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Old 14-08-2009, 09:43   #1
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Reconstituted Tofu

ok. from all you other cruising vegetarians, what tips or recipes can you give me for reconstituted tofu? And all you carnivores please mind your own beezwax. This is not a joke thread ;=>

I bought it at the health food store a month ago, to practice before we go cruising. It's just staring at me in the cupboard. I swear I hear it snearing at me....

How do you use this product? Best way to soak, cook, - how long will it last on a boat if left in dry state? Have you been able to fool meat eaters into consuming it?

thanks

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Old 14-08-2009, 09:58   #2
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OK - I am a committed carnivore - I believe in the food pyramid and we (humans) are on the top however - I have a dear friend who is a veagan. He eats nothing animal. And he rocks - he looks like a Harley biker. The key, I am convinced, is that he is Indian. He eats tons of lentils, beans, tofu and other proteins. Every other vegetarian I know is about to die of malnutrition. He hasn't convinced me to give up the sacred cow but at least I know it can be done.

BTW - This guy dresses up biker style and all the chisks are atter him...
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Old 14-08-2009, 10:01   #3
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ask him if he knows how to cook dried tofu....

any pics of his pecs??? ha just kidding.....
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Old 14-08-2009, 10:08   #4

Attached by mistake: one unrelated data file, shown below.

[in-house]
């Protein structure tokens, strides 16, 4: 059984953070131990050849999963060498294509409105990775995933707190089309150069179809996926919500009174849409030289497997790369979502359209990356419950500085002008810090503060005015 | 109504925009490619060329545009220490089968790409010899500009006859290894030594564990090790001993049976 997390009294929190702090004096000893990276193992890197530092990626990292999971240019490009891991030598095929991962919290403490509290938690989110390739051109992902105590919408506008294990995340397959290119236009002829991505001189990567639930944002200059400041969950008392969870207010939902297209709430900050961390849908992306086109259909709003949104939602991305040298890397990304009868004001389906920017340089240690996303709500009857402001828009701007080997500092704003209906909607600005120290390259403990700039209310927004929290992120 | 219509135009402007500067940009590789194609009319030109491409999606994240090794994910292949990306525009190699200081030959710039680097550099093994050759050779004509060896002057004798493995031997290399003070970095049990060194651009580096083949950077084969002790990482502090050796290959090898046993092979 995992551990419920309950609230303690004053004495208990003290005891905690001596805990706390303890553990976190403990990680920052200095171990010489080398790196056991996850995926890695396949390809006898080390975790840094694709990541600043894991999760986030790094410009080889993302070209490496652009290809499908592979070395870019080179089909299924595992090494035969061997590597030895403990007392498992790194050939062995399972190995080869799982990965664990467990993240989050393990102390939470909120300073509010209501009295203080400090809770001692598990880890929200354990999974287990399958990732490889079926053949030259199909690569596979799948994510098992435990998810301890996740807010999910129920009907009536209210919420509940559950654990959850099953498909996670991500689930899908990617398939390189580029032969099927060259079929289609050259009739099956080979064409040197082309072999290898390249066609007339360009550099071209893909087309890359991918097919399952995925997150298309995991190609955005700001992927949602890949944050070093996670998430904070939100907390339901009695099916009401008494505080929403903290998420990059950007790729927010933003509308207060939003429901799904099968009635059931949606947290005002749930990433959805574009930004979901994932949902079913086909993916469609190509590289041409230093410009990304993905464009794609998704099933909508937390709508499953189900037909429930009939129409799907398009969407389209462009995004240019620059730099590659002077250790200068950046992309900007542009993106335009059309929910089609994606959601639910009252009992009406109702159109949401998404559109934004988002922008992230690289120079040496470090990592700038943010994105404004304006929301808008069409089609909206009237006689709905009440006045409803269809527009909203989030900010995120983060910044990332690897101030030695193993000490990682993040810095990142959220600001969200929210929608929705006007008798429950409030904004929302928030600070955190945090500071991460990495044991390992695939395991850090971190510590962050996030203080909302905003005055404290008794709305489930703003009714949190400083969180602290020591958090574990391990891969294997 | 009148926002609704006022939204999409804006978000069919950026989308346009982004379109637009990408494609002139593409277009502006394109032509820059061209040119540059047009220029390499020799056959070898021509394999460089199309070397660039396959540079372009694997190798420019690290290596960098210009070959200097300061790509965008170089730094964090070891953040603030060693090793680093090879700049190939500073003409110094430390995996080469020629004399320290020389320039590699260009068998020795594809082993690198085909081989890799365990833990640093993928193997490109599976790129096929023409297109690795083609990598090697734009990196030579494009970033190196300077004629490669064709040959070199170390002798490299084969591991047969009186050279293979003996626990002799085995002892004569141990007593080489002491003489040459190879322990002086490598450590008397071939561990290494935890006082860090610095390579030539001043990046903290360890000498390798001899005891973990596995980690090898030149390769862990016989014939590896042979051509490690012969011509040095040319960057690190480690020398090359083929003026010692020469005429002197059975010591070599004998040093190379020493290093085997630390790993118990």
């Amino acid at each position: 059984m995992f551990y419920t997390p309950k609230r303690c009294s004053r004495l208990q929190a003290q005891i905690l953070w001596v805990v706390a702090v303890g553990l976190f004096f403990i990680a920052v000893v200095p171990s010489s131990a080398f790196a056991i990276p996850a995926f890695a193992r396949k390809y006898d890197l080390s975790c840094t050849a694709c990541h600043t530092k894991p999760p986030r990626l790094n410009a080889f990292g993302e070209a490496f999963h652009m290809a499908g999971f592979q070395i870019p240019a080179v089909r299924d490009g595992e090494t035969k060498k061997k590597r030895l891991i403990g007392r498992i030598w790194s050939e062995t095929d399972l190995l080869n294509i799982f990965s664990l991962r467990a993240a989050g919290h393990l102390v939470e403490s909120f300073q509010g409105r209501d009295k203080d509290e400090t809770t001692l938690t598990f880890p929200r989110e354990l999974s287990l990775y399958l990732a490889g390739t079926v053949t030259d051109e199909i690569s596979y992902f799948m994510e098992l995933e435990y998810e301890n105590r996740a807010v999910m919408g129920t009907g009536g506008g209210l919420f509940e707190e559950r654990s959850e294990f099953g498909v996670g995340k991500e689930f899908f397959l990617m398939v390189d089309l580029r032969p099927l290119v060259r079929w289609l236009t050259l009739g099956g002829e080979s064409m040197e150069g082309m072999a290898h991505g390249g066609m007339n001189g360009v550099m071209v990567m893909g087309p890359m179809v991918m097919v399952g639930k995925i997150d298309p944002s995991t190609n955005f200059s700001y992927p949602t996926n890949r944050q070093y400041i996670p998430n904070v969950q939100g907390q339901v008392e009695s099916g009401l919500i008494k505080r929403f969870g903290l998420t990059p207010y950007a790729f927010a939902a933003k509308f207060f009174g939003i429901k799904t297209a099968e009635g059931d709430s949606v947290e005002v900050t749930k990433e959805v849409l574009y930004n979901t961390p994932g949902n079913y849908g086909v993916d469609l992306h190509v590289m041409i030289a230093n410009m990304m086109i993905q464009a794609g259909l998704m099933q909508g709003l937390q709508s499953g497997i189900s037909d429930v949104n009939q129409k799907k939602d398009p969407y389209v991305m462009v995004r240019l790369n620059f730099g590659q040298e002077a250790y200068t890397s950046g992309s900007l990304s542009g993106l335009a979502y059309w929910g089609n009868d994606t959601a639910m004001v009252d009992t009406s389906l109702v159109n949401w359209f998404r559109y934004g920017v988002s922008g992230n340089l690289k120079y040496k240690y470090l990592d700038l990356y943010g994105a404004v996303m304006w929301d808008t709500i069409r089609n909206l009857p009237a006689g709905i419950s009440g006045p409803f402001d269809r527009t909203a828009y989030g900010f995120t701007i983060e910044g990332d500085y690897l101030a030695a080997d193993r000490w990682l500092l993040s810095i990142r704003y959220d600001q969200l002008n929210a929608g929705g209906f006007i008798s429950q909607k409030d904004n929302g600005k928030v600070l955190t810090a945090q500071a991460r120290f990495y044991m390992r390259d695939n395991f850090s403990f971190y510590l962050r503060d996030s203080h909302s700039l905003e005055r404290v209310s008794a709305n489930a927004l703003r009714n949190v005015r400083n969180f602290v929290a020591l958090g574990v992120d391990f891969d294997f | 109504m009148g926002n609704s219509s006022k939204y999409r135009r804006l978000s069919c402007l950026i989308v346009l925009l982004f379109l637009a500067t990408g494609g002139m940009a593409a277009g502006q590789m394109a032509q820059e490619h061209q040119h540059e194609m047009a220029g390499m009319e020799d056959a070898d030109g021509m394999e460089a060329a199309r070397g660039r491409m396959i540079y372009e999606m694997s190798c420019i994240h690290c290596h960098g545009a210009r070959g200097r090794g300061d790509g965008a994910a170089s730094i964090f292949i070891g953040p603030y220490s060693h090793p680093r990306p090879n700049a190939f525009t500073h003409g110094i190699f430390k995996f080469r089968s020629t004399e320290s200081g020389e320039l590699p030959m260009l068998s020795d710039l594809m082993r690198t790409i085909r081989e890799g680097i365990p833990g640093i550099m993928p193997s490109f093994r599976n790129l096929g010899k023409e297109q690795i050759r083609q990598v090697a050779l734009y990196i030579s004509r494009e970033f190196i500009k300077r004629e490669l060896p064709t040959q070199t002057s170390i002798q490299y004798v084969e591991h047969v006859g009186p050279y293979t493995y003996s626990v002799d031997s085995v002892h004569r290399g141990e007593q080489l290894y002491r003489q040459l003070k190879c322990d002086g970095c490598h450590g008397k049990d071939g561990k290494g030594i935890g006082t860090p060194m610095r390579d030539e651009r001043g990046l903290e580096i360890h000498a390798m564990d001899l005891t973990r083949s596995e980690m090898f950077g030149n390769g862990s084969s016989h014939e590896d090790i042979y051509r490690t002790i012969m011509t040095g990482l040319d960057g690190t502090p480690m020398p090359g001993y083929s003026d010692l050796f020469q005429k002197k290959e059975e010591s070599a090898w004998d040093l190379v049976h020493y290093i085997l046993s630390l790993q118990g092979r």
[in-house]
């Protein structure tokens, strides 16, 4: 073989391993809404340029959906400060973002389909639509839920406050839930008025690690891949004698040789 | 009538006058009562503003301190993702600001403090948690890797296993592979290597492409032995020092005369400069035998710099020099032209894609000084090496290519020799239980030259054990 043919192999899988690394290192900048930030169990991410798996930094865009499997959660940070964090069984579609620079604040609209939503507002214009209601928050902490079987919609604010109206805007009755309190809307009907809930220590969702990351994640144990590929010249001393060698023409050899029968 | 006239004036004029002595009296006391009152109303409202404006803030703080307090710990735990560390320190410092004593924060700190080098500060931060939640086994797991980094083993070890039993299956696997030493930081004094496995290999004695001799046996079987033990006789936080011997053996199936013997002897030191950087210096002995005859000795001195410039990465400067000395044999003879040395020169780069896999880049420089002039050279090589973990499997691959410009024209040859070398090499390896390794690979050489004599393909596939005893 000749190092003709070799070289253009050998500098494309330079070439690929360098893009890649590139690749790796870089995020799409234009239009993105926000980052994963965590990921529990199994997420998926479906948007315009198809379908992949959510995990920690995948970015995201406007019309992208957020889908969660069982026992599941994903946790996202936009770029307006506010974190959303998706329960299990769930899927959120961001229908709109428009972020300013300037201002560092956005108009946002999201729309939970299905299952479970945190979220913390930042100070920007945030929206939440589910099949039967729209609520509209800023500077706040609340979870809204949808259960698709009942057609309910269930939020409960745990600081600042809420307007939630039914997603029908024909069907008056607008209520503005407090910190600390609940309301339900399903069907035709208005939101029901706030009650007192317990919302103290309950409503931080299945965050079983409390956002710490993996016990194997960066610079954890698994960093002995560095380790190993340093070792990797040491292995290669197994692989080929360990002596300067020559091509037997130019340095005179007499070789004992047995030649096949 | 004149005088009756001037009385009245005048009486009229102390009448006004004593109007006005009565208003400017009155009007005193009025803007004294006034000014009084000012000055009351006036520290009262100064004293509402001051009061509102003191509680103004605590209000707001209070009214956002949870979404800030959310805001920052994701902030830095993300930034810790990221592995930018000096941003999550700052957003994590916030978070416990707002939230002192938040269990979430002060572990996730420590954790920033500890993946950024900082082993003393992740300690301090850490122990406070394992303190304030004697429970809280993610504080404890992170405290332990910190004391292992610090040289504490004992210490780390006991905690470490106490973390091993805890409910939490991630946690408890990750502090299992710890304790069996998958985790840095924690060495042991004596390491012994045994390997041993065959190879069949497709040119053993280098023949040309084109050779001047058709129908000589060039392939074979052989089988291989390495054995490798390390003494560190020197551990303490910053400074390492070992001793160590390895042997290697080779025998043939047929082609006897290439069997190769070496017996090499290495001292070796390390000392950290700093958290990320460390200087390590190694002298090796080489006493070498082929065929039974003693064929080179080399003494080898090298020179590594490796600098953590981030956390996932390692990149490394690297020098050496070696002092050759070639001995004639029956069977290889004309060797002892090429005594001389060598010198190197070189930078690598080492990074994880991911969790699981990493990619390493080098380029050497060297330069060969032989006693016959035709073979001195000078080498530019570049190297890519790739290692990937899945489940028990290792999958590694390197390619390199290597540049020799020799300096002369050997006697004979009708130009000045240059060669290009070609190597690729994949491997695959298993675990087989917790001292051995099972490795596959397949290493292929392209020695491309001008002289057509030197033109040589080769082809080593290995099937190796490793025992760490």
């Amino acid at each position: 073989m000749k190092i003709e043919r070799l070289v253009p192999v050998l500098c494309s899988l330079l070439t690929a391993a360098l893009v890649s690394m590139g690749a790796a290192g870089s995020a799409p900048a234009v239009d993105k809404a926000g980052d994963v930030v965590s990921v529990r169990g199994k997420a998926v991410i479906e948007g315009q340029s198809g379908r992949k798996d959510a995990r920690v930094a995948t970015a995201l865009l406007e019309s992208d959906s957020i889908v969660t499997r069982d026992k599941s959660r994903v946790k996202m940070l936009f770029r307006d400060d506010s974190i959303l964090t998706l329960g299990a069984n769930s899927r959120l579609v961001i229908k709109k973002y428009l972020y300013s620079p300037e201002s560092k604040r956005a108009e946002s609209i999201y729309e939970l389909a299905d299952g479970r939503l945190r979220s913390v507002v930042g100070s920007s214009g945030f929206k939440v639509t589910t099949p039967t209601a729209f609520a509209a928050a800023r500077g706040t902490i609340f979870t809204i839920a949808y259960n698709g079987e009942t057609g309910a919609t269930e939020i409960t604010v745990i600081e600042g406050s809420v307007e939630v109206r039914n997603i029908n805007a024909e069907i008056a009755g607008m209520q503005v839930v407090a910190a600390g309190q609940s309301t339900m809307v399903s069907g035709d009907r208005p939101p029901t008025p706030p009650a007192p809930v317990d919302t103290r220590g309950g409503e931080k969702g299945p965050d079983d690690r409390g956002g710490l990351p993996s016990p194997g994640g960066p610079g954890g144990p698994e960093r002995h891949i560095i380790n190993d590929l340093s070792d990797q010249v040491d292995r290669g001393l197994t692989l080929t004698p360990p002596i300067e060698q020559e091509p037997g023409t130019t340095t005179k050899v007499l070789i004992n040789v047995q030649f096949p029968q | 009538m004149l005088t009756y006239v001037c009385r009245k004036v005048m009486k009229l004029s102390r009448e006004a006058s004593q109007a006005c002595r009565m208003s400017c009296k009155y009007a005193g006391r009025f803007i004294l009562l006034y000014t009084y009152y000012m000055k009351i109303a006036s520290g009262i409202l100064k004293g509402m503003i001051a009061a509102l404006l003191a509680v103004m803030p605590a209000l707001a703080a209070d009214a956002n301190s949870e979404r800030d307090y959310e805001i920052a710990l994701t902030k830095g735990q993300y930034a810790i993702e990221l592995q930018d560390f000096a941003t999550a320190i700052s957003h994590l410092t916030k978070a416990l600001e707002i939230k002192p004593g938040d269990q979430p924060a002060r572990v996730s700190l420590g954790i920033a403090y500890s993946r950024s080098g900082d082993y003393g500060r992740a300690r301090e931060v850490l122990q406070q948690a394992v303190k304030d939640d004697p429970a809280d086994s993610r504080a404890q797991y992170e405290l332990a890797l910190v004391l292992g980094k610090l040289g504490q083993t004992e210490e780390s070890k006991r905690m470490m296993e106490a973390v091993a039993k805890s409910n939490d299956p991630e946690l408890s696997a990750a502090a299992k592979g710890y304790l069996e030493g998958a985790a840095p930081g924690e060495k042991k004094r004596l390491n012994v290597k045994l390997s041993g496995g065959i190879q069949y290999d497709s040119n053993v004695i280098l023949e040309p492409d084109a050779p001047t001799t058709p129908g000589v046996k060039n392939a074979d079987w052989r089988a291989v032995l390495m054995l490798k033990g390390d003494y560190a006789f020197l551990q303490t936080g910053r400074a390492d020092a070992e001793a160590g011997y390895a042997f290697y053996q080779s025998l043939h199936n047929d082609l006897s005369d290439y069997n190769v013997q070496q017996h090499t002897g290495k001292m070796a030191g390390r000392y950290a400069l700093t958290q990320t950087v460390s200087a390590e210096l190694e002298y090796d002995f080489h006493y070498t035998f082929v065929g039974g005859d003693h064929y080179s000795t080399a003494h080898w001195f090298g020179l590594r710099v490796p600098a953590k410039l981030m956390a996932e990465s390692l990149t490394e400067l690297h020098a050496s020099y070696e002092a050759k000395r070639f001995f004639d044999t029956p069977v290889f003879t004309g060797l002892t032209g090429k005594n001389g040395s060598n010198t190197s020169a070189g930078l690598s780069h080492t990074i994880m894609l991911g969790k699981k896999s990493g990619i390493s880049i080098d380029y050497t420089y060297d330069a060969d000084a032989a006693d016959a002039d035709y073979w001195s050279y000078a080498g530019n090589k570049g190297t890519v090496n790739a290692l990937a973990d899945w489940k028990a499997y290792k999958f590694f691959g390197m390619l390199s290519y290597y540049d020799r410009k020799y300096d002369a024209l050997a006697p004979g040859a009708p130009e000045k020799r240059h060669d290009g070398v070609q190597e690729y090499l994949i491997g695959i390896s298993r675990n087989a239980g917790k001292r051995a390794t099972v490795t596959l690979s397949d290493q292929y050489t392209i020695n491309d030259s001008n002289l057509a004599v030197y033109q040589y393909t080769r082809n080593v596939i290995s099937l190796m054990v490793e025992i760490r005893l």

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hey there first mate;
dried tofu is wondeful stuff ( and I speak as a carnivore), there are a number of ways to use it. It can be soaked in water and then used as if it were ground beef, it takes the flavour of whatever you put it with, if you use a beef stock in a chill, you will not be able to tell its not beef.
use it with balck beans fior a high protein burrito . It can be used in Indian food to bulk up lentils and things, with the right spices you can make a great Dahl with it
hope this helps
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Old 14-08-2009, 12:45   #5
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Dried Tofu : Japanese Recipes : MITOKU COMPANY, LTD. - Organic Japanese Foods Exporter.

Before freeze-dried tofu can be used, it must first be reconstituted. Briefly soaking this food in plain water, then squeezing out most of the moisture is all that is needed. Once reconstituted, there are three basic ways of cooking with freeze-dried tofu. Familiarize yourself with these versatile techniques. First, snow-dried tofu can be diced and added directly to well-seasoned broths, sauces, or other flavorful dishes. The second method is to marinate the diced tofu for thirty minutes. A marinade of natural soy sauce, mirin, and ginger is perfect when making Oriental entrées. Soy sauce, white wine, and herbs associated with Western cuisines, such as poultry seasoning or rosemary and bay leaf, impart a flavor suited to Western dishes. The third - and most versatile - method is to simmer the tofu in a well-seasoned broth. It may then be served as is; pan-fried in toasted sesame oil; or diced and added to stews, sautées, grains, sauces, and salads. Simmered freeze-dried tofu is especially good when it is deep-fried after being dipped in tempura batter, or after being dipped in egg batter and rolled in bread crumbs.